Easy things are boring, they don’t contribute to learning. When they finish an assignment faster than expected, the growth mindset thing to say is definitely not that you’re impressed by their speed. It carries the undertone of "if I hadn’t finished so fast, you wouldn’t be impressed". Instead, go for something like "it looks like you aren’t learning much from this, I’m sorry for wasting your time; let’s find something that’s actually interesting".
One typical pitfall when you start focusing on praising process: don’t praise if there’s nothing to praise. This sounds obvious in theory, but it’s harder in practice. If they didn’t work hard, saying you’re proud of them working hard is counter-productive. On the topic of effort: effort isn’t, in itself, valuable. The ultimate value is progress, learning, so be sure to link process to progress: "you worked hard, tried multiple things, and so solved this problem nicely and learned X in the process".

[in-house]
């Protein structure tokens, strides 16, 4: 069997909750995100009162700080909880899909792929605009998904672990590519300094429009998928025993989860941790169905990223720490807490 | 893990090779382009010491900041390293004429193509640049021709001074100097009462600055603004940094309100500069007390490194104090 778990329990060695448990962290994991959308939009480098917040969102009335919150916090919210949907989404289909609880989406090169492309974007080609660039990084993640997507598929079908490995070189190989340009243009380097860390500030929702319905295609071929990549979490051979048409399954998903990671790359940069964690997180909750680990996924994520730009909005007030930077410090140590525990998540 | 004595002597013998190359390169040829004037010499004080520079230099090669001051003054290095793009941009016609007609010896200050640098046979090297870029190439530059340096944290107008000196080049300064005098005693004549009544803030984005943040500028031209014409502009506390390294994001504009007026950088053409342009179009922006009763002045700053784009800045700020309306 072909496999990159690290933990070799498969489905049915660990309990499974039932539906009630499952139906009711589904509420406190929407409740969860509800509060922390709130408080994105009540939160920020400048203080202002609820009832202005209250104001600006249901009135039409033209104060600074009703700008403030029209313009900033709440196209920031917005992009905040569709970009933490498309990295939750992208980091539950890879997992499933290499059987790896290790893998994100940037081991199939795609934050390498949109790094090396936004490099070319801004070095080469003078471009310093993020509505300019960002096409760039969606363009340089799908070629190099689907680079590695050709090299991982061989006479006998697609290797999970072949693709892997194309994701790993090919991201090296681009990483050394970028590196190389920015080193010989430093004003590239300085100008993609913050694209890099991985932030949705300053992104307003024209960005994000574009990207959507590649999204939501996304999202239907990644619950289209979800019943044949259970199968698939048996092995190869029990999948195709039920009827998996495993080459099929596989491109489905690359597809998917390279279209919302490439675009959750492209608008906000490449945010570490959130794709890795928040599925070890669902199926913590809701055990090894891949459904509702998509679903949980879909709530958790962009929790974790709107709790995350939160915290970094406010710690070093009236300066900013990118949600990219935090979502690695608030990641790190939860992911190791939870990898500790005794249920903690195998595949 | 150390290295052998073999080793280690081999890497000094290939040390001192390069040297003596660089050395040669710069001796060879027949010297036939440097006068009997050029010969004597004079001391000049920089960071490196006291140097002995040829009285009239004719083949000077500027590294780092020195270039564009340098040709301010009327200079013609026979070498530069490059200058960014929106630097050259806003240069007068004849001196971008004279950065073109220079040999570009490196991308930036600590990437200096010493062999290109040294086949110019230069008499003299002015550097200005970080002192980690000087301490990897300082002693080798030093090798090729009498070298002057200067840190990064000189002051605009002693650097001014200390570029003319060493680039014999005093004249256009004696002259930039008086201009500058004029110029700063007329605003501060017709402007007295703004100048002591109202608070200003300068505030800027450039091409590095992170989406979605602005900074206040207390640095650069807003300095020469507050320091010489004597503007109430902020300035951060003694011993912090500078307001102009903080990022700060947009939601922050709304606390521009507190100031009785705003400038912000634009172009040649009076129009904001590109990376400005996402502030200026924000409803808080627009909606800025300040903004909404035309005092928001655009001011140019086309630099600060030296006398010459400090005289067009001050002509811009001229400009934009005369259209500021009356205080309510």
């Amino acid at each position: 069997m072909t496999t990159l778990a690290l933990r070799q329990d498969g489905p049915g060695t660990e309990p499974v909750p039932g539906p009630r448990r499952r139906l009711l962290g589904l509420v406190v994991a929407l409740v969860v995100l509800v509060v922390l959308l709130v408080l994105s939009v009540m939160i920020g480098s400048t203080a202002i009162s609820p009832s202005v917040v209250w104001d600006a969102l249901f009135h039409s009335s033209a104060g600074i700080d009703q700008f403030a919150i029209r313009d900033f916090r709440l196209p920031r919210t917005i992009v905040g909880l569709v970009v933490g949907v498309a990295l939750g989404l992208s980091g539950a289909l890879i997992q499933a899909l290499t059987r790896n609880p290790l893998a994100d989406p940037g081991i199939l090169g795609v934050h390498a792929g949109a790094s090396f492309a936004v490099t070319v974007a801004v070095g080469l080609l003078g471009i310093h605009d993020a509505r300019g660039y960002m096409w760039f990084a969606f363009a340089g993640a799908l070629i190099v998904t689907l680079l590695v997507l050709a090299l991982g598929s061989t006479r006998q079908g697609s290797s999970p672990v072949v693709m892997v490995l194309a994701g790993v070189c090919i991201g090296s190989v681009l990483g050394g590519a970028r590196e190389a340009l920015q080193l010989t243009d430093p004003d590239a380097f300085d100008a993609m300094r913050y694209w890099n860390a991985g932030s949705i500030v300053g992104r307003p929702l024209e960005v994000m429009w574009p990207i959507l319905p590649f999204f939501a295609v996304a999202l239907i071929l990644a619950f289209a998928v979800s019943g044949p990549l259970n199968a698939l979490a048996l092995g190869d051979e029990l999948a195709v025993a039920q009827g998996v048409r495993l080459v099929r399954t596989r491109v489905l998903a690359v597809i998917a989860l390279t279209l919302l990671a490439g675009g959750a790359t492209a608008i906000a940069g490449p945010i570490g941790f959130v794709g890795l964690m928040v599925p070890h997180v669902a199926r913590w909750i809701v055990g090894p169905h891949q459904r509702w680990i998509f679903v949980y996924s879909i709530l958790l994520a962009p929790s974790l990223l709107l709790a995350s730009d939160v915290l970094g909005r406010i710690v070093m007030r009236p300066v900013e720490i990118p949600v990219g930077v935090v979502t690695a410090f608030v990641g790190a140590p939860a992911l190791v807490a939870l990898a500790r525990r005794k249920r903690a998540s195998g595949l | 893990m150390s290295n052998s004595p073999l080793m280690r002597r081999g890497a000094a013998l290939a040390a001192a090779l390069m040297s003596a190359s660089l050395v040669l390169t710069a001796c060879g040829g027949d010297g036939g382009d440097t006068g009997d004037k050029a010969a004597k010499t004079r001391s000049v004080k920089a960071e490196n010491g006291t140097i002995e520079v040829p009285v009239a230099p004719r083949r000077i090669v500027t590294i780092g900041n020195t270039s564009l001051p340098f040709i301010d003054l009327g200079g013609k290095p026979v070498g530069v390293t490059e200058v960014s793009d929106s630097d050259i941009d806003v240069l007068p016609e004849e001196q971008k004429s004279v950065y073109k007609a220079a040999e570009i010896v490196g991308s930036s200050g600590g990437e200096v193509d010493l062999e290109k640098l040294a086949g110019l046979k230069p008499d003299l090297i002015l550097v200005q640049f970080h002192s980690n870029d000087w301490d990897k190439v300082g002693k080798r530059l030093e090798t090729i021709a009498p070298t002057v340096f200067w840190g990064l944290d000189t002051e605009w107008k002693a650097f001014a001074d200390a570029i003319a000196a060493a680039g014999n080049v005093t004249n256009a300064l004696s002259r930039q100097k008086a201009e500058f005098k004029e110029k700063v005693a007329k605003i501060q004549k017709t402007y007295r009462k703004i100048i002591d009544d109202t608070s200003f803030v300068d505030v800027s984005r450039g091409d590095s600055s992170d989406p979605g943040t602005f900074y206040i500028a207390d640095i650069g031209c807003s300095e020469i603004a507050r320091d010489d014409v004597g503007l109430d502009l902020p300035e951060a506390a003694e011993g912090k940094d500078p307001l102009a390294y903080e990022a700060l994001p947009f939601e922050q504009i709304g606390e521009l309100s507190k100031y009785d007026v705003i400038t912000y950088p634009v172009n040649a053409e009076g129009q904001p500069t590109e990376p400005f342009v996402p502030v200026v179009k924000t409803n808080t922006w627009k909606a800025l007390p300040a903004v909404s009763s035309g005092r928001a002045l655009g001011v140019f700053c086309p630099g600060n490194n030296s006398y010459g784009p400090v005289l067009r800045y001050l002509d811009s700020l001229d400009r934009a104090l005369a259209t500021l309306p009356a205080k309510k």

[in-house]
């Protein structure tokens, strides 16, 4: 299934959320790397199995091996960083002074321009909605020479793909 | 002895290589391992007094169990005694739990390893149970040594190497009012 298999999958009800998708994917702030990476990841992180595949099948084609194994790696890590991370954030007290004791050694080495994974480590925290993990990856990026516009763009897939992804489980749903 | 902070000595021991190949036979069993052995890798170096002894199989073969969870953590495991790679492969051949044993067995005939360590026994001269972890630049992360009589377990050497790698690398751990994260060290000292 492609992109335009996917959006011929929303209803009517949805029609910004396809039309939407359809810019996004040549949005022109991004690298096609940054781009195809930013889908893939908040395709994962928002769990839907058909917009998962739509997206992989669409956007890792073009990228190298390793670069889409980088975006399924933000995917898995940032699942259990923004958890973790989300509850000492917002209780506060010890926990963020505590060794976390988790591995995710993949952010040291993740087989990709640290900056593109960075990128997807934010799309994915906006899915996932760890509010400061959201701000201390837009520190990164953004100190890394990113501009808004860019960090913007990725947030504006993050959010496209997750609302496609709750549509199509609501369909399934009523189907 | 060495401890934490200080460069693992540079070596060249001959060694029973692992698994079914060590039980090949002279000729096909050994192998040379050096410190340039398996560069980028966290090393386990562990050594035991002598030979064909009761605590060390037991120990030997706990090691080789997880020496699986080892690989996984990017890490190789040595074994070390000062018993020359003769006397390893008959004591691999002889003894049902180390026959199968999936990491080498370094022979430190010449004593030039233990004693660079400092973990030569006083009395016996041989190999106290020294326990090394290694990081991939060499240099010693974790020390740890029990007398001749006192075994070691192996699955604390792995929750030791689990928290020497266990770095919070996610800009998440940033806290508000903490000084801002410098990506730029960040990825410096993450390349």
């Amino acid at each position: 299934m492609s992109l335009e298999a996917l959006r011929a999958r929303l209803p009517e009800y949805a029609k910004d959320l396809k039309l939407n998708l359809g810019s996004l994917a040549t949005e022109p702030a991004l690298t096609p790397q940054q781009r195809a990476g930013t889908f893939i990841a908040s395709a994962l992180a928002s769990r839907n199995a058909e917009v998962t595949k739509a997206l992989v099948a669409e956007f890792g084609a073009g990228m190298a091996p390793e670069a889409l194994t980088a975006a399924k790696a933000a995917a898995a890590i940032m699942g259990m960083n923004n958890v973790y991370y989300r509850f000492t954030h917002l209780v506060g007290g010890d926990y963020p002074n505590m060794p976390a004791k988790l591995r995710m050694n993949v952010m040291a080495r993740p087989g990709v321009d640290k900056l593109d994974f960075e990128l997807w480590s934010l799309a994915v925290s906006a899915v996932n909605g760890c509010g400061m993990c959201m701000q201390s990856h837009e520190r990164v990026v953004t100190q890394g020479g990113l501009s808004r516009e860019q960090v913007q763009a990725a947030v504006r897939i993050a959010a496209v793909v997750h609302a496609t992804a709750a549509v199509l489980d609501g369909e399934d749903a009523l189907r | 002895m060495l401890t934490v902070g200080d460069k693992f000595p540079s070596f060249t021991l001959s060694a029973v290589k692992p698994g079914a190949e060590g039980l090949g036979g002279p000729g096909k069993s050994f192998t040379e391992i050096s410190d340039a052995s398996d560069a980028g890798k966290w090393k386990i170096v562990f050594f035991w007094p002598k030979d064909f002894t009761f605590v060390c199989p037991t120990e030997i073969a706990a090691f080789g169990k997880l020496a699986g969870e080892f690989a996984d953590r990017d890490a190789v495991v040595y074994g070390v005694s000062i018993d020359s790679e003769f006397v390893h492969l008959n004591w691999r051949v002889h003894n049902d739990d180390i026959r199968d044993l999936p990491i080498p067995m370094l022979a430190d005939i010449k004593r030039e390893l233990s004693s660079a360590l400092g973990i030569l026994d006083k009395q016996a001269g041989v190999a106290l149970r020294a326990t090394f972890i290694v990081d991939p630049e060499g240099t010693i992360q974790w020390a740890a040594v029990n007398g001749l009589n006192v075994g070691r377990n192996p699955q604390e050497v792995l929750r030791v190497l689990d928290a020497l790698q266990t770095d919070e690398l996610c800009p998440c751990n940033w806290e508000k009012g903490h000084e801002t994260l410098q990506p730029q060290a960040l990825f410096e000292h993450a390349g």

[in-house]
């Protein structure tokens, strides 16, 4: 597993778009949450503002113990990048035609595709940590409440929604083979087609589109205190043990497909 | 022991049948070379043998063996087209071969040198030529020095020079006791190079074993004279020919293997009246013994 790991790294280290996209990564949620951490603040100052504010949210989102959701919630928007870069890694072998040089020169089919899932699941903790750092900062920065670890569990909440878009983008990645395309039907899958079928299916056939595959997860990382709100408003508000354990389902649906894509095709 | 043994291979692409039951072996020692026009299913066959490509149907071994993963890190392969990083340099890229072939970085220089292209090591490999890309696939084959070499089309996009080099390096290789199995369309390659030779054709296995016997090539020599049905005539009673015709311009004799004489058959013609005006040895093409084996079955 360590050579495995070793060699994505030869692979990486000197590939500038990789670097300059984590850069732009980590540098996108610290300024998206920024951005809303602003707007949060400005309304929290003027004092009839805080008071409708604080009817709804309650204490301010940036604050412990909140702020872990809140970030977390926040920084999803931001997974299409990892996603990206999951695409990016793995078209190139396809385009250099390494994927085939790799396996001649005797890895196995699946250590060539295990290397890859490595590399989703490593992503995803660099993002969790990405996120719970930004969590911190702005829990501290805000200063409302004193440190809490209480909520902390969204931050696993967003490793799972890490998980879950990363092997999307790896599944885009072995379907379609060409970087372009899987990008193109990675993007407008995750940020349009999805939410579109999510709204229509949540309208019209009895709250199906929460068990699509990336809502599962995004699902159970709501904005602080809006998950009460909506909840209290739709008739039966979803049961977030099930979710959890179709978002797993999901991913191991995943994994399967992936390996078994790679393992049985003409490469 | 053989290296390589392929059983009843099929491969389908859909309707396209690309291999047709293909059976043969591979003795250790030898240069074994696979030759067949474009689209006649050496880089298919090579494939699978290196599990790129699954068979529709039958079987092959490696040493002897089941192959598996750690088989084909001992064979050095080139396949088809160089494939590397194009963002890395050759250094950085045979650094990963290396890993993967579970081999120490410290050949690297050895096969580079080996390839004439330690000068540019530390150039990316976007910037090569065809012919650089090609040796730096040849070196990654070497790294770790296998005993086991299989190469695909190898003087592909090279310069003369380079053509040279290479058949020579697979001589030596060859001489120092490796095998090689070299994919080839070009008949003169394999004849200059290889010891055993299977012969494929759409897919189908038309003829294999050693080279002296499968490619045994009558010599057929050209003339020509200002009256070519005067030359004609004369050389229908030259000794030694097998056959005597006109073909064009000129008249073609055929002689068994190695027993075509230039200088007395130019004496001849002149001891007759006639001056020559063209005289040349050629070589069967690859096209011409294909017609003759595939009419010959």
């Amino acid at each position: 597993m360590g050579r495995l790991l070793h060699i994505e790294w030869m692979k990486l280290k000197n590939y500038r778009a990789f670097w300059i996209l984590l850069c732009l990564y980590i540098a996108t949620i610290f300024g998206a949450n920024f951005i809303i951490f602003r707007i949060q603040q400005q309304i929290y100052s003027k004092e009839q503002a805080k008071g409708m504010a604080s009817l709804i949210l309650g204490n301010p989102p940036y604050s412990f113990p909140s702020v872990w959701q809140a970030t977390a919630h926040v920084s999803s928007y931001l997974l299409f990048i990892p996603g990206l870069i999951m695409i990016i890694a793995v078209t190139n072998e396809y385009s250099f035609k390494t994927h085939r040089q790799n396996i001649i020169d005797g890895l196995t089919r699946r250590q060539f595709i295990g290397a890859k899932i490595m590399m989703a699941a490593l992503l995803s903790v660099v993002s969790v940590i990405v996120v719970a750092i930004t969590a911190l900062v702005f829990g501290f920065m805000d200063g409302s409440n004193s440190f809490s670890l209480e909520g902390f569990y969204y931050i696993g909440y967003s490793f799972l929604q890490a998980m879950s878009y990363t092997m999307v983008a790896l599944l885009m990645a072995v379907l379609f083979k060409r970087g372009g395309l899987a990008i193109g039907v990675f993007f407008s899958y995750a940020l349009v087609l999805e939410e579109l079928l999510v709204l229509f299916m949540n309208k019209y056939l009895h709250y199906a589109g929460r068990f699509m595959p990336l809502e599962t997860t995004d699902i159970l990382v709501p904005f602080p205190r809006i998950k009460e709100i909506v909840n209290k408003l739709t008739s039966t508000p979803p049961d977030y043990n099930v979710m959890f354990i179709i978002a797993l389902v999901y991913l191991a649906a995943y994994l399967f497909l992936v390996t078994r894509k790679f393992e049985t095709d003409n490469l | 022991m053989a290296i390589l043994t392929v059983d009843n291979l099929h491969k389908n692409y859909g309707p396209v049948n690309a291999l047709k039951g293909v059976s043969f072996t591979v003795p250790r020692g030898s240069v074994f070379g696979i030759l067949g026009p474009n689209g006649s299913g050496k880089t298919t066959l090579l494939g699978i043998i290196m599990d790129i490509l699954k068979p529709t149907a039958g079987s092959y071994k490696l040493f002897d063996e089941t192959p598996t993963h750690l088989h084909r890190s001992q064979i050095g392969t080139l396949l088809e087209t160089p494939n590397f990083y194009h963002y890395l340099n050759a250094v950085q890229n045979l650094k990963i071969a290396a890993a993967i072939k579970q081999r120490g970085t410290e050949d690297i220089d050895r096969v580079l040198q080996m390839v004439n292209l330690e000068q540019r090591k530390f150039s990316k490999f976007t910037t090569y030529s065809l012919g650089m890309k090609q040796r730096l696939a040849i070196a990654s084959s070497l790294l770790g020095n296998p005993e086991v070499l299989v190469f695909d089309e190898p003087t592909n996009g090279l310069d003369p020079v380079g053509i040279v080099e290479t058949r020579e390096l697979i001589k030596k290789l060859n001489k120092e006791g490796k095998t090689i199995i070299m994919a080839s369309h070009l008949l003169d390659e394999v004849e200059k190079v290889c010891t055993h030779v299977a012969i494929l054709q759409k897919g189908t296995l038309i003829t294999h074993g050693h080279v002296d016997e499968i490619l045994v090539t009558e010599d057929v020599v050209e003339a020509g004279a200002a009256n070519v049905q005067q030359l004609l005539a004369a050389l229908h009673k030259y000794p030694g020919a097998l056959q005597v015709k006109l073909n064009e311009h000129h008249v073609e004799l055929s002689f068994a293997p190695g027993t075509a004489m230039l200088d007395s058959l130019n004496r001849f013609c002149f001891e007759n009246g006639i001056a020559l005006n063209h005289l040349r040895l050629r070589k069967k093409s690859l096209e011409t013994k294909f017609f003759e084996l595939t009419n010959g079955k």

If they didn’t actually succeed after a considerable amount of hard work, then that hard work is, while useful in some sense, not something to be praised. Remember, the ultimate value is learning and progress. They may have learned a way that doesn’t work, or not even that; and definitely didn’t progress much. Ask instead questions like "what have you tried so far? what are you going to try next?". You want to focus on learning; one aspect of that is learning to choose the right strategy to approach a problem.